KUWAIT: Official sources said the government agrees with a proposal to tax remittances made by expatriates and denied that the Central Bank raised objections during a meeting of the parliamentary financial affairs committee to discuss the matter. “What the Central Bank suggested was taking more time to discuss the details of parliamentary proposals to avoid derailing the entire issue,” the sources said.
The sources stressed that represented by the Kuwait Chamber of Commerce and Industry, the private sector had a different viewpoint, which was taken into full consideration and a compromise was reached by agreeing to categorize and reduce the fee value instead of the suggested five percent charge on all remittances regardless of the amount. “It was agreed to collect a two percent charge for amounts up to KD 100, three percent for sums between KD 100 and 500 and four percent for transfers more than KD 500,” the sources explained, noting that this was the final vision that will be discussed further during the committee’s meeting next week.
In addition, the sources warned that the chamber has fears that the fees might have a negative impact on attracting skilled labor to Kuwait, which was refuted by the parliamentary committee, which argued that such fees or taxes will help get rid of marginal labor already overburdening public services. The sources also noted that the argument now was how to control possible attempts to avoid paying the fees, saying that imposing them only on expats might lead to “agreements” with citizens to send the money on behalf of expats.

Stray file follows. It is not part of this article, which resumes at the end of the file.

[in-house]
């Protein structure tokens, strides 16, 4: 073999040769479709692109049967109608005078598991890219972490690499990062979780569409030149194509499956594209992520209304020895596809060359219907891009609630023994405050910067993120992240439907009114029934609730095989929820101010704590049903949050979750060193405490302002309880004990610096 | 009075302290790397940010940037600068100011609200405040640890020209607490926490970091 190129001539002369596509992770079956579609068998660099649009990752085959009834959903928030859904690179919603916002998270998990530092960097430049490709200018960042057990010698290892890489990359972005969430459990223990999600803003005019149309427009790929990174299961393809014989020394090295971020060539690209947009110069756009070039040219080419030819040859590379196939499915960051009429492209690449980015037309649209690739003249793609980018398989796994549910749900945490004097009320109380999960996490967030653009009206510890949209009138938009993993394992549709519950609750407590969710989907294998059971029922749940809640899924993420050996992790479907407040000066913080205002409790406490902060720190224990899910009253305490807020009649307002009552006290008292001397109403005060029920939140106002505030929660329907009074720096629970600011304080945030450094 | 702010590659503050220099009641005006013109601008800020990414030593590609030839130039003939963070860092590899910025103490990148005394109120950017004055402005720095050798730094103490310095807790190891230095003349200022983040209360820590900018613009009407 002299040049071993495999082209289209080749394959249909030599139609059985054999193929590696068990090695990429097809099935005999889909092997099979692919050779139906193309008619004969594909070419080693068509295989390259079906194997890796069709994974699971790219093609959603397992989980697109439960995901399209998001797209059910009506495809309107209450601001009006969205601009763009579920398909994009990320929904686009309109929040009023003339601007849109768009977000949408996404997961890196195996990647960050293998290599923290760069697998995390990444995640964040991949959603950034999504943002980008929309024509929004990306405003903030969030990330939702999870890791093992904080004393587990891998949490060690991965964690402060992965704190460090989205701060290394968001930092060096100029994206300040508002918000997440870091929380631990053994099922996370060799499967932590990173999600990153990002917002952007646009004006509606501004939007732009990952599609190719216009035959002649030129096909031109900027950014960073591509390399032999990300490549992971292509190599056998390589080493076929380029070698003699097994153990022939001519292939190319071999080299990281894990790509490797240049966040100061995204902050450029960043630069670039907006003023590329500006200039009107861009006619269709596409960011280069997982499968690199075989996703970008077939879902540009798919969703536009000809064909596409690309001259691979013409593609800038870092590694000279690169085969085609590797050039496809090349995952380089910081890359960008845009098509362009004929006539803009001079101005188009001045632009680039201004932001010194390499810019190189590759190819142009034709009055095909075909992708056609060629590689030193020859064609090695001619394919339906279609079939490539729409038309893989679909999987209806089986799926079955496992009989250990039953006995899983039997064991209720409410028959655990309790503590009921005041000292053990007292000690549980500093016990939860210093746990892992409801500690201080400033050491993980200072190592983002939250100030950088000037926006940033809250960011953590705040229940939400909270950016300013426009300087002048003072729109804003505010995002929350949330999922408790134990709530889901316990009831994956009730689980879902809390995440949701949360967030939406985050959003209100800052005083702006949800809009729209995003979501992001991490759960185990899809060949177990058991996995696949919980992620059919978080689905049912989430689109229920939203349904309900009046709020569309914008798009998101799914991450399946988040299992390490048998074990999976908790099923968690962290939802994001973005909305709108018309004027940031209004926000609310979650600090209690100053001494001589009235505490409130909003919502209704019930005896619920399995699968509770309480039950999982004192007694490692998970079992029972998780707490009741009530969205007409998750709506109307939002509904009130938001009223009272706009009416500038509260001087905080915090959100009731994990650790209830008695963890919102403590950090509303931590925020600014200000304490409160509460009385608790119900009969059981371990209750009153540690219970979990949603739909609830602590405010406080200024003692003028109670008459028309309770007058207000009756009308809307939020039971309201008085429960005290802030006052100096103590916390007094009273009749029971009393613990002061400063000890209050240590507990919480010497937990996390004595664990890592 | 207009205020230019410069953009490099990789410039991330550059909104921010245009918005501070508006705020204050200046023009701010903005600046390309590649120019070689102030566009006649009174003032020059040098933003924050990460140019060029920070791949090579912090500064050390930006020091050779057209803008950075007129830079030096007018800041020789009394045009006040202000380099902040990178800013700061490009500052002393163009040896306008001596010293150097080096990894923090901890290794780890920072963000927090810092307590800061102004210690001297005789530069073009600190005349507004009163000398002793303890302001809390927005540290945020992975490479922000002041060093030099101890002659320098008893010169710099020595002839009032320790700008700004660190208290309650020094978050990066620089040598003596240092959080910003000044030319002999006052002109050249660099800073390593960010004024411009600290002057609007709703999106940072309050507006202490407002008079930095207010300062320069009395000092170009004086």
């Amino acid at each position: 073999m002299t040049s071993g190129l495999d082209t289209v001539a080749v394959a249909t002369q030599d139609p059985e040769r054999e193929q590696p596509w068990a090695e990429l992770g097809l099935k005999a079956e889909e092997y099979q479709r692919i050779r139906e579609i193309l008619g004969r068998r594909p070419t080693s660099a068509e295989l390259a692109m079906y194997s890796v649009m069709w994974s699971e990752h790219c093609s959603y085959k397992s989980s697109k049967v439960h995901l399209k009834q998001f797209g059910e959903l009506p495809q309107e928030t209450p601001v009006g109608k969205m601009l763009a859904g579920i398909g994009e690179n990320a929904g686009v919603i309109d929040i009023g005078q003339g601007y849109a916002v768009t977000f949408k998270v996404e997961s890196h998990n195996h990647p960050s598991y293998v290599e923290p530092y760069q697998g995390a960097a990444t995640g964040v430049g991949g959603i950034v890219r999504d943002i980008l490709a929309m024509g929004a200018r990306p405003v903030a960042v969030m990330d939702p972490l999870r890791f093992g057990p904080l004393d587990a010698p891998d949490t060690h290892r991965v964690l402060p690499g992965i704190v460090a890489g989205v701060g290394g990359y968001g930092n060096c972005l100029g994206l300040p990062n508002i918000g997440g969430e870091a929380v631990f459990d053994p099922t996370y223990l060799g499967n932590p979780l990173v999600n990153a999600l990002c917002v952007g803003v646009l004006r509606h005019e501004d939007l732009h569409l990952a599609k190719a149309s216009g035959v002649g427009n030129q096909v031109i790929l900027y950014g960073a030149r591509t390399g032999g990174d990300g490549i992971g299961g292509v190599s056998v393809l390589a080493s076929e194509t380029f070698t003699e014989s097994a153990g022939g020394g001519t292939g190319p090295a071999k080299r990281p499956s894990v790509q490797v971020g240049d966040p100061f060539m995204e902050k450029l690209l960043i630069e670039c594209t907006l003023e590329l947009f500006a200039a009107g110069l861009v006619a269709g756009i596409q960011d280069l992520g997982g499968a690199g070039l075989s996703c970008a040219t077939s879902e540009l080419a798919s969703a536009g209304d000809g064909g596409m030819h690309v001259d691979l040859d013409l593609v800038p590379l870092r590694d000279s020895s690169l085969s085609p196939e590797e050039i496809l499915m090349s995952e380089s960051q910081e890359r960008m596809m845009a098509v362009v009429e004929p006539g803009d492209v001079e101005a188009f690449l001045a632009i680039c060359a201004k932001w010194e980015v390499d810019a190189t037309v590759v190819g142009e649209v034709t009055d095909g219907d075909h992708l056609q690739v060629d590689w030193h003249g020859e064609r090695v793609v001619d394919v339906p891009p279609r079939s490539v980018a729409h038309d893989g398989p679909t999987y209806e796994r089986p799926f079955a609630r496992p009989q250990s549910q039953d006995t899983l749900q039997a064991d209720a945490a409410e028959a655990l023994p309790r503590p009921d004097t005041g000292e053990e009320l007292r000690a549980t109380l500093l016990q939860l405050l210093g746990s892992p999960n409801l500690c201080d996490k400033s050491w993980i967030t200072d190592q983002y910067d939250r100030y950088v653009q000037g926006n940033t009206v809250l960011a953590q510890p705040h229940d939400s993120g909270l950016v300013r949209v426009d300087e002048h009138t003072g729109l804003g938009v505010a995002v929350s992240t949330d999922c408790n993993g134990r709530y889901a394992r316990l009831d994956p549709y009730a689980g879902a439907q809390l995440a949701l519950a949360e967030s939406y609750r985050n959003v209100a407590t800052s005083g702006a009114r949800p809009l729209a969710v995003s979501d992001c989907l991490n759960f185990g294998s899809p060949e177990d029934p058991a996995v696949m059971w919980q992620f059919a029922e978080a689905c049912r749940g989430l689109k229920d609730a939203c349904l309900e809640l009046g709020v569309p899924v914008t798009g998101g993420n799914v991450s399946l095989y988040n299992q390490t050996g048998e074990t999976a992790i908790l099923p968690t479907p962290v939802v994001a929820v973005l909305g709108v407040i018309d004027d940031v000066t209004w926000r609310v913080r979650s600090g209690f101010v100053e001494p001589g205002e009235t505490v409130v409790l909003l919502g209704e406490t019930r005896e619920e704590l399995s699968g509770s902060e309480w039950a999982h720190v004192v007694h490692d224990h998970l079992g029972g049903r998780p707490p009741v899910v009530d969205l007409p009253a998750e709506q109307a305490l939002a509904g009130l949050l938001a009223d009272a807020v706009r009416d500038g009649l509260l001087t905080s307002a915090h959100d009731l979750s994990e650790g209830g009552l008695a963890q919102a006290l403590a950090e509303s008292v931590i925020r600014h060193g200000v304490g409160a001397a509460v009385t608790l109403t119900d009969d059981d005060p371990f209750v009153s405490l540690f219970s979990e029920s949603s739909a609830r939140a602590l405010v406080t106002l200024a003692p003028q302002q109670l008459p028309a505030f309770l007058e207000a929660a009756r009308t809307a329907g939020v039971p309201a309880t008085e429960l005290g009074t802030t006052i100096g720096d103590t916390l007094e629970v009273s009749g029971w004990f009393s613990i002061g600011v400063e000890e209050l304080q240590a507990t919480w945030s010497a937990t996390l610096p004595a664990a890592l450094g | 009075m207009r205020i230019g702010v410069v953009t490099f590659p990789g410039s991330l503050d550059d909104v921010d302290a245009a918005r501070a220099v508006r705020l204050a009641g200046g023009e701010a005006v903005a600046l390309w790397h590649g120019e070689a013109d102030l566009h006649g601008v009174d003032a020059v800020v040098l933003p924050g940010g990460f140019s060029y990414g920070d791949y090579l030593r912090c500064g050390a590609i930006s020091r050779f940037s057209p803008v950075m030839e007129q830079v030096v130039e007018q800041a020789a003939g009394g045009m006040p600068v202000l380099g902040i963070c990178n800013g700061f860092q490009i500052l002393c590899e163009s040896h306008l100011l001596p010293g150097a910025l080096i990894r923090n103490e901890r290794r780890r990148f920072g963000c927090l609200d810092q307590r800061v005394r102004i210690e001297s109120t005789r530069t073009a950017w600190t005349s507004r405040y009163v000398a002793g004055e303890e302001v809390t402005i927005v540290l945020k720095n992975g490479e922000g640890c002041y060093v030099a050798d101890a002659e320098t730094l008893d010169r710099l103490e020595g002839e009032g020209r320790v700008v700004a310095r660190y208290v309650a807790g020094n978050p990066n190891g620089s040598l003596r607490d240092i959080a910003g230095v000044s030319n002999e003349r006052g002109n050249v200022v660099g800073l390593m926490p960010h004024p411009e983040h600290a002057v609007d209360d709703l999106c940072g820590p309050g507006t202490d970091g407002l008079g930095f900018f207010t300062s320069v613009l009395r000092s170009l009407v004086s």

“Both the committee and the government need to settle this before putting the law into practice, otherwise, the tax might be also imposed on citizens,” remarked the sources, noting the bill will be discuss in parliament in this term to take effect by October if passed.